Australia Asked Papua New Guinea To Release A Sick Asylum Seeker. It Won't.
Doctors and lawyers say they have lost contact with the men detained in Port Moresby.
Papua New Guinea has doubled down on its continued detention of 53 men who were held on Manus Island by the Australian government, including some who have been approved for medical evacuation to Australia.
Officials from Australia’s home affairs department said on Monday that PNG was refusing to release a man who had been approved for a medical transfer, despite a number of requests from the Australian government. The man is currently being detained at the new Bomana Immigration Centre in Port Moresby.
"They have advised that they have their own medical provider, and [the man] has been assessed as being able to receive treatment in Papua New Guinea," department senior assistant secretary Alana Sullivan said.
Under Australia’s medevac law, the man must be transferred to Australia promptly. At least two other men detained in Bomana have been approved for transfer, according to doctors and lawyers working on medevac transfers.
Executive director of Refugee Legal David Manne told BuzzFeed News at least one of his clients in Bomana had been approved for an urgent transfer in relation to "acute medical issues".
"[He] is being prevented from departing Papua New Guinea to get the treatment that he so desperately needs," Manne said. "It continues to leave him in an extremely precarious and dangerous position."
On Wednesday, PNG's chief migration officer Solomon Kantha issued a defiant statement claiming the 53 men detained at Bomana are failed asylum seekers who are receiving adequate healthcare.
Kantha said detainees had access to a high standard of health and support services. He said primary health was provided on site and, if required, detainees could be taken off site for specialist care.
"In all circumstances, [the Immigration Citizenship Authority (ICA)] relies on the advice of medical professionals and treating doctors located here in Papua New Guinea," Kantha said. "ICA continues to facilitate medical evacuations where our health service provider advises that treatment cannot be delivered in Papua New Guinea."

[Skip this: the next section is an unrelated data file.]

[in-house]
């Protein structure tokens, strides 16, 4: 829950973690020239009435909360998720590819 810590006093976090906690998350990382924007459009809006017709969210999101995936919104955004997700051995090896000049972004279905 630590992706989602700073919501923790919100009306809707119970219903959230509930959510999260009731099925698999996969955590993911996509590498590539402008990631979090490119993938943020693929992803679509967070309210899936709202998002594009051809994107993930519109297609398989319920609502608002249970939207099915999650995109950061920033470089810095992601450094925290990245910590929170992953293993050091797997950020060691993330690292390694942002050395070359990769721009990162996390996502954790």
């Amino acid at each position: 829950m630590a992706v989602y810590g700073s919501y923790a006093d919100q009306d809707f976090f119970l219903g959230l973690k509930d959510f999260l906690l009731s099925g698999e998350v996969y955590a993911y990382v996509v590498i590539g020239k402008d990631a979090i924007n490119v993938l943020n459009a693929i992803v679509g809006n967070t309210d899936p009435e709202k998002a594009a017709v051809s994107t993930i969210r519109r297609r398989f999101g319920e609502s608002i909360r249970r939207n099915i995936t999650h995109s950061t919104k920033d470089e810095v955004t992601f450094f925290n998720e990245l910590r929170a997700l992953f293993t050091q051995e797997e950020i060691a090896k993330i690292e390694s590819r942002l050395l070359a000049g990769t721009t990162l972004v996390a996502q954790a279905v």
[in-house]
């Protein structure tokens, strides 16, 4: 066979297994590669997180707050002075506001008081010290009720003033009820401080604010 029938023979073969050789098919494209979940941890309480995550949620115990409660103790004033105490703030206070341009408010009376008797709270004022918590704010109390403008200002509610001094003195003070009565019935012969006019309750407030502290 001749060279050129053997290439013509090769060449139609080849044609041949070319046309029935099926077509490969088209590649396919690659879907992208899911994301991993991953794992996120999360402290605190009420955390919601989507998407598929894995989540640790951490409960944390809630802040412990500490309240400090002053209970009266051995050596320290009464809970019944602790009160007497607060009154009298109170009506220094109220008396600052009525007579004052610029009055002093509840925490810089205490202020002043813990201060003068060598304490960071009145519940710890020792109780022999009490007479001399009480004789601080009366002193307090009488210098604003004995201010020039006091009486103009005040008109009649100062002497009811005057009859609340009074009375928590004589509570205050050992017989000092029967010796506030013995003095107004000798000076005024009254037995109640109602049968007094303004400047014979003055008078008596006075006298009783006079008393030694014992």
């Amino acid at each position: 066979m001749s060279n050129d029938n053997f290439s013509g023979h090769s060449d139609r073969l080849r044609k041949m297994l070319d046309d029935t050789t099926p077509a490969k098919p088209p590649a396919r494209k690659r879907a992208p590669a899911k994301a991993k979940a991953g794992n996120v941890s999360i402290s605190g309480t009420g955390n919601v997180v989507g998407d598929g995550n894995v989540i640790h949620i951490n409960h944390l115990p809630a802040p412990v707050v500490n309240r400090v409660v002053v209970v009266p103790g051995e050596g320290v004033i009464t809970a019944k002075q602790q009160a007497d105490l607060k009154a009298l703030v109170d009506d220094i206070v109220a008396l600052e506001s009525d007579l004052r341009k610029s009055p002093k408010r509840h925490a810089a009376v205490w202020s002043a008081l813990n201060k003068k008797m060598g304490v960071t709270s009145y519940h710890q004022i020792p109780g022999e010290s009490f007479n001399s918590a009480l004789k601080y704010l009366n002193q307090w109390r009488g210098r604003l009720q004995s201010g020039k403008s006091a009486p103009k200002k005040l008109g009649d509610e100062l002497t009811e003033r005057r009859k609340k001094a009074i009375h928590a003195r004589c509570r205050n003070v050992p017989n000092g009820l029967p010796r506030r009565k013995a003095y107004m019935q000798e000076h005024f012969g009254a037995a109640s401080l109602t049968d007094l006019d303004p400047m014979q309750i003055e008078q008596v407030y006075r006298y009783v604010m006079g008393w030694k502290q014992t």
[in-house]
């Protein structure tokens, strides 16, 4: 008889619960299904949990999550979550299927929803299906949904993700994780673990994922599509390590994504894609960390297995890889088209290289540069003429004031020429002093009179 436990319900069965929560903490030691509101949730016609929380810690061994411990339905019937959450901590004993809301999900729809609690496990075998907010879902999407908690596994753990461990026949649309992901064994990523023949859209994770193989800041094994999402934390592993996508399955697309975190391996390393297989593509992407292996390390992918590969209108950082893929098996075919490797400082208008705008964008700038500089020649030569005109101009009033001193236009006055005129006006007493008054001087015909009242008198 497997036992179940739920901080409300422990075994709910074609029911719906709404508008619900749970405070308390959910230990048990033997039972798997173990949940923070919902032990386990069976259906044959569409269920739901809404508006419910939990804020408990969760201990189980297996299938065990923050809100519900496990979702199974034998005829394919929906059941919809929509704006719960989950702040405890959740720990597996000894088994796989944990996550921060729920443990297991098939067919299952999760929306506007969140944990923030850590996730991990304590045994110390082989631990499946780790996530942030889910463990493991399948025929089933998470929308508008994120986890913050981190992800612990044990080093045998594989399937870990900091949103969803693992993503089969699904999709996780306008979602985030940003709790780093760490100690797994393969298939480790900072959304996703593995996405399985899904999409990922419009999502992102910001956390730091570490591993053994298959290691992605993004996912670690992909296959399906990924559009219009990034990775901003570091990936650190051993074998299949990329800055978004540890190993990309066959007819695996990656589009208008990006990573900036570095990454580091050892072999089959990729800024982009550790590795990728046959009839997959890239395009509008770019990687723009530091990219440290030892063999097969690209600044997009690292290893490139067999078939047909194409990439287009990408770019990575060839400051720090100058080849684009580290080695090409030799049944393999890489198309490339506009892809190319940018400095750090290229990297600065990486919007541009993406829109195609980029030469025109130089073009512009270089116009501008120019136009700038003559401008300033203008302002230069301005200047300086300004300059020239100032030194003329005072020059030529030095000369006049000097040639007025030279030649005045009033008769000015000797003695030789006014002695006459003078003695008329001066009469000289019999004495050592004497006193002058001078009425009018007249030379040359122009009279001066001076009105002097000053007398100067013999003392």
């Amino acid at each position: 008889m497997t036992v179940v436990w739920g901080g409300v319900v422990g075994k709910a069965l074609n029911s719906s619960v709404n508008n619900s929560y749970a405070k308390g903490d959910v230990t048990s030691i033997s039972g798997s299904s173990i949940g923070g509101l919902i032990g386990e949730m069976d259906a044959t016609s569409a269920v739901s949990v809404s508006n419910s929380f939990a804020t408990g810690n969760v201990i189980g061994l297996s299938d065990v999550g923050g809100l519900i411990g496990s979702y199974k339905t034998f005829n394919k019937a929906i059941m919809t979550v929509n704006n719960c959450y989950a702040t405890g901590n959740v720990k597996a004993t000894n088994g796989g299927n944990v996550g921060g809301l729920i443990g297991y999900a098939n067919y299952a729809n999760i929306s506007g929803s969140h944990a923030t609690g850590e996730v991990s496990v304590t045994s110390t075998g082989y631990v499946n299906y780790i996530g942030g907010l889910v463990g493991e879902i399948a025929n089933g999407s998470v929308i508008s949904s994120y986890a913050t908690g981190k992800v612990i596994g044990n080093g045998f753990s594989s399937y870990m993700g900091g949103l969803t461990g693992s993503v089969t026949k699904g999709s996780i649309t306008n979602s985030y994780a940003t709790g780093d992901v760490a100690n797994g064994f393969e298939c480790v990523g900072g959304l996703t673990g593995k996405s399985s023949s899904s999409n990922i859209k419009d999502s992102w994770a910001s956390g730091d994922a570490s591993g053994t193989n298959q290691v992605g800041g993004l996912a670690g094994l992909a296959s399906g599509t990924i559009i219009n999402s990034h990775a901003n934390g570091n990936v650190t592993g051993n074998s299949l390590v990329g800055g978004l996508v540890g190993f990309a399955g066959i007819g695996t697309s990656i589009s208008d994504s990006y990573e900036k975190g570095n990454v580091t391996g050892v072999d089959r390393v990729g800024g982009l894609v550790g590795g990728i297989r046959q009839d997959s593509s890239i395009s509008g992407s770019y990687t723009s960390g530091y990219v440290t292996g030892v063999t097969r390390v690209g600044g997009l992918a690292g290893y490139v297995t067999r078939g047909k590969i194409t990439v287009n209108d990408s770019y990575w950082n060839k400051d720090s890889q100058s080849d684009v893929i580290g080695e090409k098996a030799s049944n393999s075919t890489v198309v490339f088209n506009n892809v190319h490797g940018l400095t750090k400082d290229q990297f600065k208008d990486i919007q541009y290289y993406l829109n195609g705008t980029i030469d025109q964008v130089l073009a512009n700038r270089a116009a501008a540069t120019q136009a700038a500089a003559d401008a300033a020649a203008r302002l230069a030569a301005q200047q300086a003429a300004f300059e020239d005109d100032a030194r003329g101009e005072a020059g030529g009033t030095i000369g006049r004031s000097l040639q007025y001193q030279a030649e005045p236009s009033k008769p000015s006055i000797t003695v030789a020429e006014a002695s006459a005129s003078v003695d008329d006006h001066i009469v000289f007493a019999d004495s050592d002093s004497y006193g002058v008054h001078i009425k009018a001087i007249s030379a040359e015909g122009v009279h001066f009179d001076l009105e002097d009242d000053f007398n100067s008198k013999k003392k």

In an implied rebuke of the Australian government, Kantha said that once an individual is detained in Bomana "they are expected to depart to a location where they have a lawful right of entry and stay".
People transferred from offshore detention to Australia for medical reasons do not have a right to stay in the country. Their transfer is supposed to be temporary and they are not issued visas.
Doctors also said on Monday they could not contact the men held at Bomana, including the few approved for transfer and 33 more whose applications are being considered.
Manne said he is dealing with the same problem. "It's critical that access to our clients be facilitated, and we would welcome any moves so that this can occur," he said.
The men’s phones were removed from them when they were detained earlier in August. "Personal mobile devices are a controlled item and are not permitted within the secure Immigration Centre environment," Kantha said.
He said detainees could access telephone communication and receive professional and social visits, but that priority was given to visits that support departure from PNG.
Kantha also said the Bomana detainees’ protection claims had been fully assessed. "These people were actively encouraged to depart PNG voluntarily and detention occurred only after all efforts were exhausted," he said.
But according to lawyer Greg Barns, that is incorrect. "The majority of those in Bomana have not made claims for asylum, and the reason they didn’t make claims is because they didn’t want to stay in PNG," Barns told BuzzFeed News.
Barns is working with local lawyers to seek compensation for the men, following a 2016 decision of the PNG Supreme Court that their earlier detention on Manus Island was unlawful. They also want travel documents for the men so they can leave PNG.
Barns suggested the current detention of the 53 men in Bomana was unlawful as well, and said his team would argue that in court.
Kantha's statement included a parting message to the detainees: "To these individuals, I encourage you to speak with ICA regarding the financial assistance package that is available to you, to start making arrangements to depart PNG and to move on with your life."
The Department of Home Affairs did not respond to a request for comment.